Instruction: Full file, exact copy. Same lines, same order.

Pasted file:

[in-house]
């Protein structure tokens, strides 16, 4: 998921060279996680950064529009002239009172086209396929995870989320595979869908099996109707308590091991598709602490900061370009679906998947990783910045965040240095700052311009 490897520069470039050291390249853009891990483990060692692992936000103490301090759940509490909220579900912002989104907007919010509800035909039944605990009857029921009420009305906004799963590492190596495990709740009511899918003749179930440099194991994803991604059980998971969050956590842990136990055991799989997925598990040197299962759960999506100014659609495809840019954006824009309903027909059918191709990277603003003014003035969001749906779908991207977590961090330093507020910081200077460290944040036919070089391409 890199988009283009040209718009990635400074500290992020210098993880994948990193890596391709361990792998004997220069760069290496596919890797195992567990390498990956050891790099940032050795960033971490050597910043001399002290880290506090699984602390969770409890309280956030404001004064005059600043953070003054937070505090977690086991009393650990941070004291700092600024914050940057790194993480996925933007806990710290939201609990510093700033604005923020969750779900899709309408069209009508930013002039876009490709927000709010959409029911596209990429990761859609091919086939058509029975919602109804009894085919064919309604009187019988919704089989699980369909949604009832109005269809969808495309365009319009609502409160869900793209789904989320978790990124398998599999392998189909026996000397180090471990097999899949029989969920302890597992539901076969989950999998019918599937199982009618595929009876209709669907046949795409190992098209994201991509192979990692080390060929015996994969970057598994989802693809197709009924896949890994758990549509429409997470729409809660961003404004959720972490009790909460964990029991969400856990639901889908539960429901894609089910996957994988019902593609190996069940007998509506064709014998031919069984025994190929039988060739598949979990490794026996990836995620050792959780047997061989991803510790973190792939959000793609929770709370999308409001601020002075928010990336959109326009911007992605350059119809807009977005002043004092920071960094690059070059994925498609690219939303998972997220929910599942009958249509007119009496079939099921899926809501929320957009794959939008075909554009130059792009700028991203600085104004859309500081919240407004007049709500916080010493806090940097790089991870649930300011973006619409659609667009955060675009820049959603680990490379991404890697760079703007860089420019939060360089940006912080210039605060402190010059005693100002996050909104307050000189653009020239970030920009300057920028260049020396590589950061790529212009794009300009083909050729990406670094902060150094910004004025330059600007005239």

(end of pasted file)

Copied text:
[in-house]
């Protein structure tokens, strides 16, 4: 998921060279996680950064529009002239009172086209396929995870989320595979869908099996109707308590091991598709602490900061370009679906998947990783910045965040240095700052311009 490897520069470039050291390249853009891990483990060692692992936000103490301090759940509490909220579900912002989104907007919010509800035909039944605990009857029921009420009305906004799963590492190596495990709740009511899918003749179930440099194991994803991604059980998971969050956590842990136990055991799989997925598990040197299962759960999506100014659609495809840019954006824009309903027909059918191709990277603003003014003035969001749906779908991207977590961090330093507020910081200077460290944040036919070089391409 890199988009283009040209718009990635400074500290992020210098993880994948990193890596391709361990792998004997220069760069290496596919890797195992567990390498990956050891790099940032050795960033971490050597910043001399002290880290506090699984602390969770409890309280956030404001004064005059600043953070003054937070505090977690086991009393650990941070004291700092600024914050940057790194993480996925933007806990710290939201609990510093700033604005923020969750779900899709309408069209009508930013002039876009490709927000709010959409029911596209990429990761859609091919086939058509029975919602109804009894085919064919309604009187019988919704089989699980369909949604009832109005269809969808495309365009319009609502409160869900793209789904989320978790990124398998599999392998189909026996000397180090471990097999899949029989969920302890597992539901076969989950999998019918599937199982009618595929009876209709669907046949795409190992098209994201991509192979990692080390060929015996994969970057598994989802693809197709009924896949890994758990549509429409997470729409809660961003404004959720972490009790909460964990029991969400856990639901889908539960429901894609089910996957994988019902593609190996069940007998509506064709014998031919069984025994190929039988060739598949979990490794026996990836995620050792959780047997061989991803510790973190792939959000793609929770709370999308409001601020002075928010990336959109326009911007992605350059119809807009977005002043004092920071960094690059070059994925498609690219939303998972997220929910599942009958249509007119009496079939099921899926809501929320957009794959939008075909554009130059792009700028991203600085104004859309500081919240407004007049709500916080010493806090940097790089991870649930300011973006619409659609667009955060675009820049959603680990490379991404890697760079703007860089420019939060360089940006912080210039605060402190010059005693100002996050909104307050000189653009020239970030920009300057920028260049020396590589950061790529212009794009300009083909050729990406670094902060150094910004004025330059600007005239």